Just last week we remembered the one-year anniversary of my husband’s falling asleep in the Lord. A dear friend gave me this candle as a memorial present, with the letters Alpha and Omega pressed into it.

I’ve still been thinking about kairos a lot. It is described as that time when everything happens at once, or as eternal time, when God gathers all time together. It’s the kind of time we experience in Divine Liturgy, and I think it is the reason for the idea that “Nothing is ever lost.”

I think that is a good beginning to my springtime storytelling. And with all of that material available, who can tell what each day, or post, might bring?

How we do faith.

How we pray, how we think, how we play and learn, even how we greet strangers — many topics come together in this article by Father Stephen, which provides needed good reminders for me. I’m just going to put the whole article here, but if you’d rather read it on his site, it comes from this post: Do Faith to Have Faith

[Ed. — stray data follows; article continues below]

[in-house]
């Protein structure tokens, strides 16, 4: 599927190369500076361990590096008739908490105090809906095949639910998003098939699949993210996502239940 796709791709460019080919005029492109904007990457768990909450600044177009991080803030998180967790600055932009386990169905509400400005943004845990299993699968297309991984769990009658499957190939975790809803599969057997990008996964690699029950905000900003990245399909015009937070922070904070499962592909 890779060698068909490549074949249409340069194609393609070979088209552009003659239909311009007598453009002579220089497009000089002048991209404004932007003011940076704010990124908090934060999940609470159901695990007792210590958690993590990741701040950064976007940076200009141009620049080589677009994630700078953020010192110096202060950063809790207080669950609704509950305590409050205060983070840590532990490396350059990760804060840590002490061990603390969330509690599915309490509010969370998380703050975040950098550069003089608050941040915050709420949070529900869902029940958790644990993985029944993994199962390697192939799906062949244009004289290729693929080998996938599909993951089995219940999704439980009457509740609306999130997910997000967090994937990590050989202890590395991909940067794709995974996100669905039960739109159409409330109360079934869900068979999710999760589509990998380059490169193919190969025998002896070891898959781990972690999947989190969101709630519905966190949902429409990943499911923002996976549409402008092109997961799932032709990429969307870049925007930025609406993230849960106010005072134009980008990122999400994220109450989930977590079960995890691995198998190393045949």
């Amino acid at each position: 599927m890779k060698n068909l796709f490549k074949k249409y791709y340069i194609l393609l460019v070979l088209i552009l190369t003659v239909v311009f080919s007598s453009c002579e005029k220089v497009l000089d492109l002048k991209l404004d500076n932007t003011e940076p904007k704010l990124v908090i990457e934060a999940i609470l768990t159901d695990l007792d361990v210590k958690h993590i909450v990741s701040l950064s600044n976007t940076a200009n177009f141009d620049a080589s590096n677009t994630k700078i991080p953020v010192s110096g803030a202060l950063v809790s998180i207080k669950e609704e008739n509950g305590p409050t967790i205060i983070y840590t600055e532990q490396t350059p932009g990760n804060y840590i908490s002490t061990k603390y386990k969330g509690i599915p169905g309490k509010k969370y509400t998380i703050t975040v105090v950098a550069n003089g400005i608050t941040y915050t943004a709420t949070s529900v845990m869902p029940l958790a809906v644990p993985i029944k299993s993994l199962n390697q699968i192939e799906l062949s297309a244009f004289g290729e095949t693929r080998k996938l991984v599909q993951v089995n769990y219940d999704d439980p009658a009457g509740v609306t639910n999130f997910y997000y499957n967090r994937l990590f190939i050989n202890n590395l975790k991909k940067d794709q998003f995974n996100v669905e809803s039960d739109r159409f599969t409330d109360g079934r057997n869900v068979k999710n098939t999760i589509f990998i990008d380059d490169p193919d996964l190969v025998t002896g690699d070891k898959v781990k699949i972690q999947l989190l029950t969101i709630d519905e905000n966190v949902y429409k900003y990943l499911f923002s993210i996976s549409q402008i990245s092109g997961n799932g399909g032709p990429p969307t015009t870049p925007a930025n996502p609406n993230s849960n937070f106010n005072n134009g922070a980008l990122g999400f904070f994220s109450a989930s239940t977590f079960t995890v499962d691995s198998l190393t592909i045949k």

There is an adage, “Do faith until you have faith.” It is often attributed to John Wesley, who said something like it. I’ve generally ignored such slogans – bumper-sticker Christianity troubles me. But there is something worth considering beneath this nostrum.

St. Paul says, “Do not be conformed to this world, but be transformed by the renewing of your mind…” (Rom 12:2). But how is the mind renewed?

There is a very mistaken approach to spiritual matters on the part of many. The assumption is that spiritual things must happen “spiritually.” And by this people mean, “Mental things must happen mentally.” There is an almost gnostic view within contemporary Christianity that equates spiritual with mental.

The mind is not changed by trying to think new thoughts.

Anyone who has ever tried to stop thinking about something, or who is dogged by obsessions knows how impossible it is to control thoughts. It is certainly more effective to try to replace a thought than to change it. But the very nature of thoughts make them easy to become repetitive and obsessive.

How do we come to think? How do we come to know?